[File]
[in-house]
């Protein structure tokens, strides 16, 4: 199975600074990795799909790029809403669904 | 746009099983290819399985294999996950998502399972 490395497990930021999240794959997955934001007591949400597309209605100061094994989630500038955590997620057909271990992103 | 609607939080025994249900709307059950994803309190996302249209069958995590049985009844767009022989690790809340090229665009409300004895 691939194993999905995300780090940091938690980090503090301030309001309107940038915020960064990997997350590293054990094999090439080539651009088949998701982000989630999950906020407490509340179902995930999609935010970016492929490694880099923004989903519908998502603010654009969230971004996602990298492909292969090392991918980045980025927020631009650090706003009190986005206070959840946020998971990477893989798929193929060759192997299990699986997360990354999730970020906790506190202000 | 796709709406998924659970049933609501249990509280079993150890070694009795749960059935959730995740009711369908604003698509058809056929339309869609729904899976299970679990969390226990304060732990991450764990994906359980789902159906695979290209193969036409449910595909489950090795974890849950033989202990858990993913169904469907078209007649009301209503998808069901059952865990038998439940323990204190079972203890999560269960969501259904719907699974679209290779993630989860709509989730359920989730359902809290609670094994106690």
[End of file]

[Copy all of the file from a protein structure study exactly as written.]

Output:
[in-house]
């Protein structure tokens, strides 16, 4: 199975600074990795799909790029809403669904 | 746009099983290819399985294999996950998502399972 490395497990930021999240794959997955934001007591949400597309209605100061094994989630500038955590997620057909271990992103 | 609607939080025994249900709307059950994803309190996302249209069958995590049985009844767009022989690790809340090229665009409300004895 691939194993999905995300780090940091938690980090503090301030309001309107940038915020960064990997997350590293054990094999090439080539651009088949998701982000989630999950906020407490509340179902995930999609935010970016492929490694880099923004989903519908998502603010654009969230971004996602990298492909292969090392991918980045980025927020631009650090706003009190986005206070959840946020998971990477893989798929193929060759192997299990699986997360990354999730970020906790506190202000 | 796709709406998924659970049933609501249990509280079993150890070694009795749960059935959730995740009711369908604003698509058809056929339309869609729904899976299970679990969390226990304060732990991450764990994906359980789902159906695979290209193969036409449910595909489950090795974890849950033989202990858990993913169904469907078209007649009301209503998808069901059952865990038998439940323990204190079972203890999560269960969501259904719907699974679209290779993630989860709509989730359920989730359902809290609670094994106690």